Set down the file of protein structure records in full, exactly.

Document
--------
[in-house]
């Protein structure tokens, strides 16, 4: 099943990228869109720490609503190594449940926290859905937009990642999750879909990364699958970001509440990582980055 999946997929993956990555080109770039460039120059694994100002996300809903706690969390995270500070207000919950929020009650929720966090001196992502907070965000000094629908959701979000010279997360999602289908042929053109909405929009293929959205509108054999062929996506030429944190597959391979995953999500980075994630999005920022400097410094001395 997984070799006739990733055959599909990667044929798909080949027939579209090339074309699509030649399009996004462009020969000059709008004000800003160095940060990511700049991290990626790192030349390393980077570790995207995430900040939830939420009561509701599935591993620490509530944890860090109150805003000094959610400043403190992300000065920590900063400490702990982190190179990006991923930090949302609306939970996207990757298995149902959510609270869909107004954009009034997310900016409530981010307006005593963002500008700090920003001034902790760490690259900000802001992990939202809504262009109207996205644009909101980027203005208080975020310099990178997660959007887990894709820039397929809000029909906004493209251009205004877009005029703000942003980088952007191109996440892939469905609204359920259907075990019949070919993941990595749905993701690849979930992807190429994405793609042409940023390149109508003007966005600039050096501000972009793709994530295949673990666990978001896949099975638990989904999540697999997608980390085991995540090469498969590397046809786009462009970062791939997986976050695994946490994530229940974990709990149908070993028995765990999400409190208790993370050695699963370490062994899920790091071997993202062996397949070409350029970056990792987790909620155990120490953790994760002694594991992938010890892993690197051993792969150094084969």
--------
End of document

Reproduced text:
[in-house]
């Protein structure tokens, strides 16, 4: 099943990228869109720490609503190594449940926290859905937009990642999750879909990364699958970001509440990582980055 999946997929993956990555080109770039460039120059694994100002996300809903706690969390995270500070207000919950929020009650929720966090001196992502907070965000000094629908959701979000010279997360999602289908042929053109909405929009293929959205509108054999062929996506030429944190597959391979995953999500980075994630999005920022400097410094001395 997984070799006739990733055959599909990667044929798909080949027939579209090339074309699509030649399009996004462009020969000059709008004000800003160095940060990511700049991290990626790192030349390393980077570790995207995430900040939830939420009561509701599935591993620490509530944890860090109150805003000094959610400043403190992300000065920590900063400490702990982190190179990006991923930090949302609306939970996207990757298995149902959510609270869909107004954009009034997310900016409530981010307006005593963002500008700090920003001034902790760490690259900000802001992990939202809504262009109207996205644009909101980027203005208080975020310099990178997660959007887990894709820039397929809000029909906004493209251009205004877009005029703000942003980088952007191109996440892939469905609204359920259907075990019949070919993941990595749905993701690849979930992807190429994405793609042409940023390149109508003007966005600039050096501000972009793709994530295949673990666990978001896949099975638990989904999540697999997608980390085991995540090469498969590397046809786009462009970062791939997986976050695994946490994530229940974990709990149908070993028995765990999400409190208790993370050695699963370490062994899920790091071997993202062996397949070409350029970056990792987790909620155990120490953790994760002694594991992938010890892993690197051993792969150094084969």